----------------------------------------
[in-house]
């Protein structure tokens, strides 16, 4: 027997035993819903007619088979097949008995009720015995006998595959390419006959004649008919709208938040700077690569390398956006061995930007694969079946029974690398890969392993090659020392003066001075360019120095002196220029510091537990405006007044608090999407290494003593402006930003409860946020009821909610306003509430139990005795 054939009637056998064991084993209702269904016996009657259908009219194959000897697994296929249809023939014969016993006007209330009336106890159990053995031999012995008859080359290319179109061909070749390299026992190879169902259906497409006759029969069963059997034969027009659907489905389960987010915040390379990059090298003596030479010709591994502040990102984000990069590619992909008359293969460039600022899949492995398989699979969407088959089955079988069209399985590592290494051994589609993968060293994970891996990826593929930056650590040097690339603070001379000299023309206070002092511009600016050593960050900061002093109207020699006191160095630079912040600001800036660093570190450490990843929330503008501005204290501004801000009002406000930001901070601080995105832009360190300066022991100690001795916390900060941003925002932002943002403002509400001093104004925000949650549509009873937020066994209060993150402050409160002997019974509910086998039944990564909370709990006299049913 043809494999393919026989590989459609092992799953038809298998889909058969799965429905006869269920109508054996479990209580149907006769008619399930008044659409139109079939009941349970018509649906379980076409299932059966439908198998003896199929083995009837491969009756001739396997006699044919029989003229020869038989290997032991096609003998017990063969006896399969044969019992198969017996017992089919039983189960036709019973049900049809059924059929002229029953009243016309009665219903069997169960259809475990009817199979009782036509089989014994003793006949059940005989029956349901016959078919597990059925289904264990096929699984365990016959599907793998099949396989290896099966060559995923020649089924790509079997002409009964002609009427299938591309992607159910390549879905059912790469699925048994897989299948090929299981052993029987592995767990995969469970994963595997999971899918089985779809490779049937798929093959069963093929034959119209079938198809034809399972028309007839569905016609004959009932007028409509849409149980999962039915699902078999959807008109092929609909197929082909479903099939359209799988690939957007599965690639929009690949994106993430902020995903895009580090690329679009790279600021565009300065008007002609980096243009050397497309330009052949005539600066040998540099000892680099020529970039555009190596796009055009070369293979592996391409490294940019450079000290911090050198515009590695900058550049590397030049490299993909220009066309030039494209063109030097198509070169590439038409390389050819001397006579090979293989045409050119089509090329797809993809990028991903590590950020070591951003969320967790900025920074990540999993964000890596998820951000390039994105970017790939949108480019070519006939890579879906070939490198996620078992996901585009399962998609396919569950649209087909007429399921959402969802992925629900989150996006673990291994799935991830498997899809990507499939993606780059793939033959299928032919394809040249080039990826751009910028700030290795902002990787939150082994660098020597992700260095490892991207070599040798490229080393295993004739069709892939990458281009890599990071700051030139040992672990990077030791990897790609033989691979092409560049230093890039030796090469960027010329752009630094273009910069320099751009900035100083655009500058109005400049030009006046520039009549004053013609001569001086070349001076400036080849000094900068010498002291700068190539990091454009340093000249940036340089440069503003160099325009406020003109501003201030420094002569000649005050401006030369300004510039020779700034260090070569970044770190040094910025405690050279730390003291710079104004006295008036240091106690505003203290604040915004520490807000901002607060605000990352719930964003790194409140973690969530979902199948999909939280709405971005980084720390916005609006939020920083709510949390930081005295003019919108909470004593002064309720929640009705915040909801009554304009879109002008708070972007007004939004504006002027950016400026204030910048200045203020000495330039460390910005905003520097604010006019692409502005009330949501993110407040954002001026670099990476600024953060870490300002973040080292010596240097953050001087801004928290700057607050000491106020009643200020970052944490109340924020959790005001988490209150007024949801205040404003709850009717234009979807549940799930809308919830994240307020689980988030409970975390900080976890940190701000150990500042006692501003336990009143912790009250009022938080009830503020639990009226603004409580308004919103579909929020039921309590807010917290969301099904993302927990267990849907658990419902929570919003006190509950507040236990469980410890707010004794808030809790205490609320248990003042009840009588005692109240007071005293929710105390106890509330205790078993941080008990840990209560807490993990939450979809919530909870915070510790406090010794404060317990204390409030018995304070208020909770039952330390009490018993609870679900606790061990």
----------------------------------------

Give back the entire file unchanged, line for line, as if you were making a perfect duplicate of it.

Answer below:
[in-house]
């Protein structure tokens, strides 16, 4: 027997035993819903007619088979097949008995009720015995006998595959390419006959004649008919709208938040700077690569390398956006061995930007694969079946029974690398890969392993090659020392003066001075360019120095002196220029510091537990405006007044608090999407290494003593402006930003409860946020009821909610306003509430139990005795 054939009637056998064991084993209702269904016996009657259908009219194959000897697994296929249809023939014969016993006007209330009336106890159990053995031999012995008859080359290319179109061909070749390299026992190879169902259906497409006759029969069963059997034969027009659907489905389960987010915040390379990059090298003596030479010709591994502040990102984000990069590619992909008359293969460039600022899949492995398989699979969407088959089955079988069209399985590592290494051994589609993968060293994970891996990826593929930056650590040097690339603070001379000299023309206070002092511009600016050593960050900061002093109207020699006191160095630079912040600001800036660093570190450490990843929330503008501005204290501004801000009002406000930001901070601080995105832009360190300066022991100690001795916390900060941003925002932002943002403002509400001093104004925000949650549509009873937020066994209060993150402050409160002997019974509910086998039944990564909370709990006299049913 043809494999393919026989590989459609092992799953038809298998889909058969799965429905006869269920109508054996479990209580149907006769008619399930008044659409139109079939009941349970018509649906379980076409299932059966439908198998003896199929083995009837491969009756001739396997006699044919029989003229020869038989290997032991096609003998017990063969006896399969044969019992198969017996017992089919039983189960036709019973049900049809059924059929002229029953009243016309009665219903069997169960259809475990009817199979009782036509089989014994003793006949059940005989029956349901016959078919597990059925289904264990096929699984365990016959599907793998099949396989290896099966060559995923020649089924790509079997002409009964002609009427299938591309992607159910390549879905059912790469699925048994897989299948090929299981052993029987592995767990995969469970994963595997999971899918089985779809490779049937798929093959069963093929034959119209079938198809034809399972028309007839569905016609004959009932007028409509849409149980999962039915699902078999959807008109092929609909197929082909479903099939359209799988690939957007599965690639929009690949994106993430902020995903895009580090690329679009790279600021565009300065008007002609980096243009050397497309330009052949005539600066040998540099000892680099020529970039555009190596796009055009070369293979592996391409490294940019450079000290911090050198515009590695900058550049590397030049490299993909220009066309030039494209063109030097198509070169590439038409390389050819001397006579090979293989045409050119089509090329797809993809990028991903590590950020070591951003969320967790900025920074990540999993964000890596998820951000390039994105970017790939949108480019070519006939890579879906070939490198996620078992996901585009399962998609396919569950649209087909007429399921959402969802992925629900989150996006673990291994799935991830498997899809990507499939993606780059793939033959299928032919394809040249080039990826751009910028700030290795902002990787939150082994660098020597992700260095490892991207070599040798490229080393295993004739069709892939990458281009890599990071700051030139040992672990990077030791990897790609033989691979092409560049230093890039030796090469960027010329752009630094273009910069320099751009900035100083655009500058109005400049030009006046520039009549004053013609001569001086070349001076400036080849000094900068010498002291700068190539990091454009340093000249940036340089440069503003160099325009406020003109501003201030420094002569000649005050401006030369300004510039020779700034260090070569970044770190040094910025405690050279730390003291710079104004006295008036240091106690505003203290604040915004520490807000901002607060605000990352719930964003790194409140973690969530979902199948999909939280709405971005980084720390916005609006939020920083709510949390930081005295003019919108909470004593002064309720929640009705915040909801009554304009879109002008708070972007007004939004504006002027950016400026204030910048200045203020000495330039460390910005905003520097604010006019692409502005009330949501993110407040954002001026670099990476600024953060870490300002973040080292010596240097953050001087801004928290700057607050000491106020009643200020970052944490109340924020959790005001988490209150007024949801205040404003709850009717234009979807549940799930809308919830994240307020689980988030409970975390900080976890940190701000150990500042006692501003336990009143912790009250009022938080009830503020639990009226603004409580308004919103579909929020039921309590807010917290969301099904993302927990267990849907658990419902929570919003006190509950507040236990469980410890707010004794808030809790205490609320248990003042009840009588005692109240007071005293929710105390106890509330205790078993941080008990840990209560807490993990939450979809919530909870915070510790406090010794404060317990204390409030018995304070208020909770039952330390009490018993609870679900606790061990």